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Development of culture conditions for the differentiation of hES cells into hepatocytes

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Embryonic stem cells for liver disease therapy

Regenerative medicine using cells to repair or restore the function of organs that have been damaged by disease or ageing is a promising new therapeutic approach. Based on this approach, European scientists are aiming to treat chronic liver disease.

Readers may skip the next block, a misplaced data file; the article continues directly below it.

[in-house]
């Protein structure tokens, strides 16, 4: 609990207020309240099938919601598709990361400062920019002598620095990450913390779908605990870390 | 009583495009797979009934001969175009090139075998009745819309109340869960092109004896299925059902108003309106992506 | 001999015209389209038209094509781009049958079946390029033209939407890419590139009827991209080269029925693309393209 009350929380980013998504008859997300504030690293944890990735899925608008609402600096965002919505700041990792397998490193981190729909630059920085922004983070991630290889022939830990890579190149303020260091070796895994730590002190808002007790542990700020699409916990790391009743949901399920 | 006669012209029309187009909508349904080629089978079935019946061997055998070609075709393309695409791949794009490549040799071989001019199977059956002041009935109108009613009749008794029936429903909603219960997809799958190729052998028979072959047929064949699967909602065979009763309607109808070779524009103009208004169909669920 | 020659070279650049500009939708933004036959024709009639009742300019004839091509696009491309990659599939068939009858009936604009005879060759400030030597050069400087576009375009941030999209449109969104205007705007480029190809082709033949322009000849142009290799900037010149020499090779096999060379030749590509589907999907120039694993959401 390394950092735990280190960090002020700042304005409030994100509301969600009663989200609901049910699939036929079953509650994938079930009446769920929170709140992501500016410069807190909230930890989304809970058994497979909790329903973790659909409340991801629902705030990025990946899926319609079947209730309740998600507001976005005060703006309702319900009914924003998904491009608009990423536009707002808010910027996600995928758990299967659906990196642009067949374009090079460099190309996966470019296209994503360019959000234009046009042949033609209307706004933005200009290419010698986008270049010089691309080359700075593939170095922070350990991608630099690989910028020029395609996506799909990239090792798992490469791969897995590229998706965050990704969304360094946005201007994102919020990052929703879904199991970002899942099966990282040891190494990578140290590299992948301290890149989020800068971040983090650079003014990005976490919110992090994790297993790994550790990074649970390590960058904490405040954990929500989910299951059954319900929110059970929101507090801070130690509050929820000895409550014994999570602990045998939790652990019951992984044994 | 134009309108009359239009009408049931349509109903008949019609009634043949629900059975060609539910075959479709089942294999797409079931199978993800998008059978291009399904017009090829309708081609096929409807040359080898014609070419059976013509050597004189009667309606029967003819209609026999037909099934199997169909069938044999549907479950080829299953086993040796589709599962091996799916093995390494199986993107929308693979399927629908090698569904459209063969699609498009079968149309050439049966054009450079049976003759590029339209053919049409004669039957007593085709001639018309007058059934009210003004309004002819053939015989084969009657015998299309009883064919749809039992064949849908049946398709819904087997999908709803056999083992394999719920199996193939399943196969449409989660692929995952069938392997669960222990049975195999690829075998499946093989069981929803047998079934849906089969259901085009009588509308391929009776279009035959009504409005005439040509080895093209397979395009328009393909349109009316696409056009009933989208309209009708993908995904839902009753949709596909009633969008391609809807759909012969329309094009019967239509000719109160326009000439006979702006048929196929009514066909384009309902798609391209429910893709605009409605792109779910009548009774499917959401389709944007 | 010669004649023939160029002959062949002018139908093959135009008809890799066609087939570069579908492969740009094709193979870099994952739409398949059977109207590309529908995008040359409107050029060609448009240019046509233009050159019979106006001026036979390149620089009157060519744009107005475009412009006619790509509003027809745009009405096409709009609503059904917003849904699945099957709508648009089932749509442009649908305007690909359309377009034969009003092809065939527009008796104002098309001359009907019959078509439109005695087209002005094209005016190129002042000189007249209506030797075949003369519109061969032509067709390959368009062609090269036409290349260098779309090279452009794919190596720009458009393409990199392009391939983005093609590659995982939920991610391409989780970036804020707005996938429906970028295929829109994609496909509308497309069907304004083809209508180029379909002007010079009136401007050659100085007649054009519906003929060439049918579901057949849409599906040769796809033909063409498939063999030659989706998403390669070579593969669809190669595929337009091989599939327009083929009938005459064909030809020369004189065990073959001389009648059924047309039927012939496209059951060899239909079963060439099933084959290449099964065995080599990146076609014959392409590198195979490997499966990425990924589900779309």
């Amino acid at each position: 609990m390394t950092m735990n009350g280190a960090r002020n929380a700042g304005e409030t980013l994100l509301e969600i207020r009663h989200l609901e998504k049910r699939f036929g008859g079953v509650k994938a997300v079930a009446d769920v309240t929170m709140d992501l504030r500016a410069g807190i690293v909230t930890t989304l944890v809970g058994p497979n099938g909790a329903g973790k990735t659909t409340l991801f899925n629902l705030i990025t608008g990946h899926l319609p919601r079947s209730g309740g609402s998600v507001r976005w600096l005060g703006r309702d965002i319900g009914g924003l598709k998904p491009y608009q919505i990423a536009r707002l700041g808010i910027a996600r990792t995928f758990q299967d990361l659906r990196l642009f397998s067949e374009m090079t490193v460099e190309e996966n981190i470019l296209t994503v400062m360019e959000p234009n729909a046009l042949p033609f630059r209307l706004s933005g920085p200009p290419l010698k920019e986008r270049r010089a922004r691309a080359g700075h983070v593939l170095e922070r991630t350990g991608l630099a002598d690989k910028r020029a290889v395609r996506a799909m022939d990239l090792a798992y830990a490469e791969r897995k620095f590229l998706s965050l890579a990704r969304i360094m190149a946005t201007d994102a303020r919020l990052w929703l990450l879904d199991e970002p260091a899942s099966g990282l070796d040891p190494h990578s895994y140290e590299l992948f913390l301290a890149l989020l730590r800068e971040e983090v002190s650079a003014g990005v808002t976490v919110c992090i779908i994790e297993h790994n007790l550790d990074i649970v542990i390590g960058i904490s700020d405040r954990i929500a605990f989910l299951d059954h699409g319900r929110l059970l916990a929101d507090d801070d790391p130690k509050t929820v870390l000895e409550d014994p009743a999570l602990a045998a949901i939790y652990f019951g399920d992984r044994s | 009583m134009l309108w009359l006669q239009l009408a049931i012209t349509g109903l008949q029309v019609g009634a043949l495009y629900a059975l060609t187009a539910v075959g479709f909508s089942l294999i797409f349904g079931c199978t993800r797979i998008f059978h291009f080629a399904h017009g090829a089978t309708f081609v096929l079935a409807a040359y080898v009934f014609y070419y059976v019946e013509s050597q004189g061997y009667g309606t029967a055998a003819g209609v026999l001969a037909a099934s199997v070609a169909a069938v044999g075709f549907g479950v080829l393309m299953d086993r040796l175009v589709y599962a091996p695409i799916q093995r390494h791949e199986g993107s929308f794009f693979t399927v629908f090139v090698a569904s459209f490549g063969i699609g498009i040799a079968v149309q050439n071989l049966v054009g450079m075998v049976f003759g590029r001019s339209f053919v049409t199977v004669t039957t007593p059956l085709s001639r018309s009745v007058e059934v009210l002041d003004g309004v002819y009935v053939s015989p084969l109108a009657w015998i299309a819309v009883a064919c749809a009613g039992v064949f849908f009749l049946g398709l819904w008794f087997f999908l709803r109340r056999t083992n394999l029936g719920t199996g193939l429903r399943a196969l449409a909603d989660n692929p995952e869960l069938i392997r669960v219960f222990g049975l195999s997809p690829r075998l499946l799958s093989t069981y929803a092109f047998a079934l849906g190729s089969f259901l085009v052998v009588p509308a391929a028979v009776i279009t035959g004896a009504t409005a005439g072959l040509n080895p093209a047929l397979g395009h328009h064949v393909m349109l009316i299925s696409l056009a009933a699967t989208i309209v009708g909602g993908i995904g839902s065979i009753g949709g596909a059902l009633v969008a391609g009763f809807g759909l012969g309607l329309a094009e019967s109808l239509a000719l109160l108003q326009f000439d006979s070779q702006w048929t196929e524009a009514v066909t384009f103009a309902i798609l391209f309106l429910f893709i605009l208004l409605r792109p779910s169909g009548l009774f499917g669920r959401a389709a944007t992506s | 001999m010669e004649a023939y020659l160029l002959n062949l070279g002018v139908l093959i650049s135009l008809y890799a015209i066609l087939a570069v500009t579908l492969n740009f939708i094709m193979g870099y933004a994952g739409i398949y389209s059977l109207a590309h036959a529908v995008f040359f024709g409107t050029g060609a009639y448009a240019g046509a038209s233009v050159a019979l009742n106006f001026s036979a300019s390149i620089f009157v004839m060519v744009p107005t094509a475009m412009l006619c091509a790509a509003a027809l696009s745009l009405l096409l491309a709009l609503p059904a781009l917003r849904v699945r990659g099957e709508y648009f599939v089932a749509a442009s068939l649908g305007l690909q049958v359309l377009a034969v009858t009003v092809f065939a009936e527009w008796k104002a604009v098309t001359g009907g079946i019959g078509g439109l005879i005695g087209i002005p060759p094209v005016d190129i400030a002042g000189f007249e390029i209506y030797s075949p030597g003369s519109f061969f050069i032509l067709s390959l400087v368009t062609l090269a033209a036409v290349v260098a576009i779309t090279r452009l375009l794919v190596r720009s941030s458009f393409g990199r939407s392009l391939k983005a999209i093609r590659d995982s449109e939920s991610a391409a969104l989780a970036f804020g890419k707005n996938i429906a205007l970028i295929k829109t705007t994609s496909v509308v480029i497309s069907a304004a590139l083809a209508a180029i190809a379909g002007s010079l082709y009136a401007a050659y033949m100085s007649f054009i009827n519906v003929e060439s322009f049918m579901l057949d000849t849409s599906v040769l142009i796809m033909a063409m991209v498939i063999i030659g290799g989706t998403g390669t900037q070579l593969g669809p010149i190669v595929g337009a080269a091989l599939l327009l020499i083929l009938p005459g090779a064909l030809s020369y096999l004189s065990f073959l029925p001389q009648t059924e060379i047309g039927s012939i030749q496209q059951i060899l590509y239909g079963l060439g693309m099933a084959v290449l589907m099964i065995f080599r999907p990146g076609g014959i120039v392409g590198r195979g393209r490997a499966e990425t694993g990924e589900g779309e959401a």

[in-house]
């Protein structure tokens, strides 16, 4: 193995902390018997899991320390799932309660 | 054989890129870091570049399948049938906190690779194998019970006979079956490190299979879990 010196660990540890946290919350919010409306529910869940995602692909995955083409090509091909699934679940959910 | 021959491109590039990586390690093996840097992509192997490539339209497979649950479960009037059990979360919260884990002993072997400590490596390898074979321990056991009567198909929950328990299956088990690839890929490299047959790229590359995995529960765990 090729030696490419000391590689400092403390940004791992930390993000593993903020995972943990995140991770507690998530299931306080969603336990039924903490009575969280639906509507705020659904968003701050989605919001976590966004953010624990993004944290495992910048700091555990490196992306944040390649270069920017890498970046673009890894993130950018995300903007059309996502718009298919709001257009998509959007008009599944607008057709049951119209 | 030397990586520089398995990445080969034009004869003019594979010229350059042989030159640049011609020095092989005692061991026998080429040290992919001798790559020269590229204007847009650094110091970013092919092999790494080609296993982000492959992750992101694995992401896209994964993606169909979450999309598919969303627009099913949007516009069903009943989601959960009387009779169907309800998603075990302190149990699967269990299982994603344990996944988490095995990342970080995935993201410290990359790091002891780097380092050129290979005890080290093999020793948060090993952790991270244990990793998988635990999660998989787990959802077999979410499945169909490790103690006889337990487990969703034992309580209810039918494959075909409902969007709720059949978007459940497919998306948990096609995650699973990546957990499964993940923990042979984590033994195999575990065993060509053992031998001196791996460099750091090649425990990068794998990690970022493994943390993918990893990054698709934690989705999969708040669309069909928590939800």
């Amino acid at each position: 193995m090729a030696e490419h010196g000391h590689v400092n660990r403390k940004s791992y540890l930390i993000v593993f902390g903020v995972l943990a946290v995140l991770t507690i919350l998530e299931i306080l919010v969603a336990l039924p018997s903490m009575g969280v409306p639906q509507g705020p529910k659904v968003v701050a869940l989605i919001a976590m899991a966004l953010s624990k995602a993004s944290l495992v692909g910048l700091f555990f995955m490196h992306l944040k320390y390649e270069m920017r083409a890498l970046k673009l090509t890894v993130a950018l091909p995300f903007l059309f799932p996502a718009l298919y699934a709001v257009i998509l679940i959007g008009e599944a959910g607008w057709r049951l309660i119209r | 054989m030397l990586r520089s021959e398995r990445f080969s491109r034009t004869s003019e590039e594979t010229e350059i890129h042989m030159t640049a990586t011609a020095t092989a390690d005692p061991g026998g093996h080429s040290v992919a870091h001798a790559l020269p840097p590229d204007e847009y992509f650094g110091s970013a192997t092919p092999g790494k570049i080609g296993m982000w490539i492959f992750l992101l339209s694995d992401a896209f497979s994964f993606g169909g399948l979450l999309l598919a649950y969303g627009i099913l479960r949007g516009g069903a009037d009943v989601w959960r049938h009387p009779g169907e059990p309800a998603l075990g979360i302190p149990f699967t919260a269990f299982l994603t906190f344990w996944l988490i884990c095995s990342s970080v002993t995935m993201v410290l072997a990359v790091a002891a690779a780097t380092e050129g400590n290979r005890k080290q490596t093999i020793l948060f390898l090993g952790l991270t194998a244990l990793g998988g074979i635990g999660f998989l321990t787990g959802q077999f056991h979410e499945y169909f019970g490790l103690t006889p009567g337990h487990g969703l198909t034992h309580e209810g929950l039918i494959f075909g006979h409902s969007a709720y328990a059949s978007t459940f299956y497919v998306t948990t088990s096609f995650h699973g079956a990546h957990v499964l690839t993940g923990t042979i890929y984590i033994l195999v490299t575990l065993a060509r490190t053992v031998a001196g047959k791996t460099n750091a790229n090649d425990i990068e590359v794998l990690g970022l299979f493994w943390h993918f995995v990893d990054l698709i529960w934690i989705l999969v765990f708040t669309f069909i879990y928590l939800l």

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Chronic liver disease is a life-threatening condition that ranks fifth among the leading causes of death in Europe. Currently, liver transplantation is the only effective treatment but post-surgery complications and immunosuppressive drugs pose substantial risks for patients. This clearly shows the urgent need for new, more effective treatments. Clinical trials with transplanted hepatic cells have shown promising results of liver function restoration, thereby suggesting this approach as a viable alternative to organ transplantation. However, given the fact that these cells will only divide once or twice, for such a therapy to be implemented for chronic liver disease a renewable source of functional human hepatic cells must be developed. As a solution to this, the EU-funded ′Development of culture conditions for the differentiation of hES cells into hepatocytes' (LIV-ES) project proposed the use of human embryonic stem cells (hESCs) developed by a reproducible, clinically-compatible method free of animal products. The advantage of using hESCs lies in their ability to grow indefinitely in vitro while maintaining the capacity to differentiate into all cell types, including hepatocytes. Among the technological advances of the project was the development of novel animal-free reagents and three-dimensional (3D) matrices for directing the differentiation of hESCs to hepatic cells. Novel biomaterials that support both the growth and differentiation of hESCs were developed alongside a step-wise, chemically defined protocol for efficiently directing hESCs to early-stage progenitors that are committed to the hepatic lineage. Transcriptome analysis of hepatocyte progenitors and differentiated cells revealed essential information on key genes and microRNA molecules implicated in the differentiation process. A methodology for purifying these hepatic progenitors from adult and foetal liver and for expanding them in vitro was also generated. When cultured under differentiating conditions, these hepatic progenitors yielded functional hepatic cells that expressed albumin and the major liver detoxifying protein cytochrome P450. Furthermore, upon administration in animal models, these cells demonstrated engraftment capacity. LIV-ES project results provide the necessary framework for culturing and isolating hepatocytes to be used for regenerative cell therapy of chronic liver disease. Importantly, the developed methodology will establish hESCs as invaluable tools for delivering cell therapies to the clinic.

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